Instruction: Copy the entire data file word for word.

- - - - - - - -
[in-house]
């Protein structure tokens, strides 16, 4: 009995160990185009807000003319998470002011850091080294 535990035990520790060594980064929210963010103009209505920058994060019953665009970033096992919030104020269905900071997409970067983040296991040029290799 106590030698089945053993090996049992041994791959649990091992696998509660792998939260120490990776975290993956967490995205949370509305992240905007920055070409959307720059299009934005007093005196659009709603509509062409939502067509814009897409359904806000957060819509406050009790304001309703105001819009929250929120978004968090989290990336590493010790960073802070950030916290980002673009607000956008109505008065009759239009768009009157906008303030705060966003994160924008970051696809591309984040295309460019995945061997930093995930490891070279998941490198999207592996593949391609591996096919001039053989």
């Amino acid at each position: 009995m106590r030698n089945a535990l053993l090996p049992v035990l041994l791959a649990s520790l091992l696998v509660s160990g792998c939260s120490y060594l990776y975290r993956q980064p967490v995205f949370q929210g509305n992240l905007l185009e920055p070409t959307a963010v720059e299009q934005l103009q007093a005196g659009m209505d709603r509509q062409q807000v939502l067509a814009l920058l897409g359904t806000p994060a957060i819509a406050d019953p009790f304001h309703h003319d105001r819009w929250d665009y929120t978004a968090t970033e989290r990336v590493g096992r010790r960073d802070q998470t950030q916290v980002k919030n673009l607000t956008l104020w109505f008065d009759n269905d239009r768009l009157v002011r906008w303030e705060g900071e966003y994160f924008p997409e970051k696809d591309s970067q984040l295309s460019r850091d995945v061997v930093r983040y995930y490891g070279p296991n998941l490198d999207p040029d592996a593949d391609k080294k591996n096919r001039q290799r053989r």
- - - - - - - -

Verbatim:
[in-house]
């Protein structure tokens, strides 16, 4: 009995160990185009807000003319998470002011850091080294 535990035990520790060594980064929210963010103009209505920058994060019953665009970033096992919030104020269905900071997409970067983040296991040029290799 106590030698089945053993090996049992041994791959649990091992696998509660792998939260120490990776975290993956967490995205949370509305992240905007920055070409959307720059299009934005007093005196659009709603509509062409939502067509814009897409359904806000957060819509406050009790304001309703105001819009929250929120978004968090989290990336590493010790960073802070950030916290980002673009607000956008109505008065009759239009768009009157906008303030705060966003994160924008970051696809591309984040295309460019995945061997930093995930490891070279998941490198999207592996593949391609591996096919001039053989």
């Amino acid at each position: 009995m106590r030698n089945a535990l053993l090996p049992v035990l041994l791959a649990s520790l091992l696998v509660s160990g792998c939260s120490y060594l990776y975290r993956q980064p967490v995205f949370q929210g509305n992240l905007l185009e920055p070409t959307a963010v720059e299009q934005l103009q007093a005196g659009m209505d709603r509509q062409q807000v939502l067509a814009l920058l897409g359904t806000p994060a957060i819509a406050d019953p009790f304001h309703h003319d105001r819009w929250d665009y929120t978004a968090t970033e989290r990336v590493g096992r010790r960073d802070q998470t950030q916290v980002k919030n673009l607000t956008l104020w109505f008065d009759n269905d239009r768009l009157v002011r906008w303030e705060g900071e966003y994160f924008p997409e970051k696809d591309s970067q984040l295309s460019r850091d995945v061997v930093r983040y995930y490891g070279p296991n998941l490198d999207p040029d592996a593949d391609k080294k591996n096919r001039q290799r053989r």